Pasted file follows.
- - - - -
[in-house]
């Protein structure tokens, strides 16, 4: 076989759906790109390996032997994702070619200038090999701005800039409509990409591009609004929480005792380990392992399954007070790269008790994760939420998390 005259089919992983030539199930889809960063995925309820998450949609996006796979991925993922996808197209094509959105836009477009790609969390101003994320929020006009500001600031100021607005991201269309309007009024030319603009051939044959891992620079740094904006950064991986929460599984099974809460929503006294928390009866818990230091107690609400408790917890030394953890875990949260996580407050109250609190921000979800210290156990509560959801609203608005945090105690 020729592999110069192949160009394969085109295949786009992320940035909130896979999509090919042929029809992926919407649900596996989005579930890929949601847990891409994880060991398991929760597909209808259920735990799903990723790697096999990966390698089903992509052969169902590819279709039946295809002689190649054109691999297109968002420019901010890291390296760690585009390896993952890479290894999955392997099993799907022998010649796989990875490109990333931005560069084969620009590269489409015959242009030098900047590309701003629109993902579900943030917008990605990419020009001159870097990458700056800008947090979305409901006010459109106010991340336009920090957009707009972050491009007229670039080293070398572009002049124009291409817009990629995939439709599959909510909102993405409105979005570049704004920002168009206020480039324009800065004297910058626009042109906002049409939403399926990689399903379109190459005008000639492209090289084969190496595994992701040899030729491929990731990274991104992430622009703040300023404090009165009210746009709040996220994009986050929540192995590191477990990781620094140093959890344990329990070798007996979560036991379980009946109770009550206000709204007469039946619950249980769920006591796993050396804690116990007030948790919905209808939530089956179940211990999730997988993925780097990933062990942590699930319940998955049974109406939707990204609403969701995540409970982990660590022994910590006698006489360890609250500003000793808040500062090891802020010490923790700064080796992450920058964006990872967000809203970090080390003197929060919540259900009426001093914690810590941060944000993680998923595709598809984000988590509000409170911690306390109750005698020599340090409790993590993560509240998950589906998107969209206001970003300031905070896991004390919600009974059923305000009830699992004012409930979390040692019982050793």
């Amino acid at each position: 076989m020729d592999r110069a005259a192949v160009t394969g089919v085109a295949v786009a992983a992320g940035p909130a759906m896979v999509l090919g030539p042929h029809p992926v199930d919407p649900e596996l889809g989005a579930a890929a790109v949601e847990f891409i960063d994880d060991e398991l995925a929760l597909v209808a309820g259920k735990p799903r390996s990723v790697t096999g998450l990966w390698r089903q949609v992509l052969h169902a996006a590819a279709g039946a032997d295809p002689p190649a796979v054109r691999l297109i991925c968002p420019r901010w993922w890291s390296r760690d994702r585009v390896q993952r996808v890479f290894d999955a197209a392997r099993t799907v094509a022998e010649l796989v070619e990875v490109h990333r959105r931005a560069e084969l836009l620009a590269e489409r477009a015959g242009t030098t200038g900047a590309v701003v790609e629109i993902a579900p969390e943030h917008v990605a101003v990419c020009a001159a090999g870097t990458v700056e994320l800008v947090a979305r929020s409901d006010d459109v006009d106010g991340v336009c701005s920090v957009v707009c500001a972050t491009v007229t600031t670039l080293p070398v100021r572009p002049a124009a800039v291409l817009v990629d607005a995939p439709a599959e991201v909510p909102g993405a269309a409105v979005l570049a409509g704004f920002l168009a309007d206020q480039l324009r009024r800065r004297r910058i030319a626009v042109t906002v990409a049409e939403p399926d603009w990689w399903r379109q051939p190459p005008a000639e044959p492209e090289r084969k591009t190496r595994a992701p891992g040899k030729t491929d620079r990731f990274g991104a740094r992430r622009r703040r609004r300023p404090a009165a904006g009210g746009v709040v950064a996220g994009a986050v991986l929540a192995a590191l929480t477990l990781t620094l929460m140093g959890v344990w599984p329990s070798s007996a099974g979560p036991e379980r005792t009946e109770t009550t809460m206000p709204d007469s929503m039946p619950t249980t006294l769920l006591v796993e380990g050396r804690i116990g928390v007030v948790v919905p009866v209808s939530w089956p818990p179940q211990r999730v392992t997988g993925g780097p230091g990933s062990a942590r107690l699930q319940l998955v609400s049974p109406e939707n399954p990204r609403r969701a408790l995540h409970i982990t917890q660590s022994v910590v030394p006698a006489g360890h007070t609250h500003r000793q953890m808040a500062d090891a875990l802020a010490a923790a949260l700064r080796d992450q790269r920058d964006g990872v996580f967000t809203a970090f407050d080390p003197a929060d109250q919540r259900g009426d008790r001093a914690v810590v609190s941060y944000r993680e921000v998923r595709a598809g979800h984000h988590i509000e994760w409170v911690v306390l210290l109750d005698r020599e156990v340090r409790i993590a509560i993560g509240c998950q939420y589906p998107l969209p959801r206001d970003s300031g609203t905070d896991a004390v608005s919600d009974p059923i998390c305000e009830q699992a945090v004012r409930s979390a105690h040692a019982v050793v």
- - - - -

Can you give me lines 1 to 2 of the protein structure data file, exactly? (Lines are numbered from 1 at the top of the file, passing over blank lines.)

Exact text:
[in-house]
């Protein structure tokens, strides 16, 4: 076989759906790109390996032997994702070619200038090999701005800039409509990409591009609004929480005792380990392992399954007070790269008790994760939420998390 005259089919992983030539199930889809960063995925309820998450949609996006796979991925993922996808197209094509959105836009477009790609969390101003994320929020006009500001600031100021607005991201269309309007009024030319603009051939044959891992620079740094904006950064991986929460599984099974809460929503006294928390009866818990230091107690609400408790917890030394953890875990949260996580407050109250609190921000979800210290156990509560959801609203608005945090105690 020729592999110069192949160009394969085109295949786009992320940035909130896979999509090919042929029809992926919407649900596996989005579930890929949601847990891409994880060991398991929760597909209808259920735990799903990723790697096999990966390698089903992509052969169902590819279709039946295809002689190649054109691999297109968002420019901010890291390296760690585009390896993952890479290894999955392997099993799907022998010649796989990875490109990333931005560069084969620009590269489409015959242009030098900047590309701003629109993902579900943030917008990605990419020009001159870097990458700056800008947090979305409901006010459109106010991340336009920090957009707009972050491009007229670039080293070398572009002049124009291409817009990629995939439709599959909510909102993405409105979005570049704004920002168009206020480039324009800065004297910058626009042109906002049409939403399926990689399903379109190459005008000639492209090289084969190496595994992701040899030729491929990731990274991104992430622009703040300023404090009165009210746009709040996220994009986050929540192995590191477990990781620094140093959890344990329990070798007996979560036991379980009946109770009550206000709204007469039946619950249980769920006591796993050396804690116990007030948790919905209808939530089956179940211990999730997988993925780097990933062990942590699930319940998955049974109406939707990204609403969701995540409970982990660590022994910590006698006489360890609250500003000793808040500062090891802020010490923790700064080796992450920058964006990872967000809203970090080390003197929060919540259900009426001093914690810590941060944000993680998923595709598809984000988590509000409170911690306390109750005698020599340090409790993590993560509240998950589906998107969209206001970003300031905070896991004390919600009974059923305000009830699992004012409930979390040692019982050793």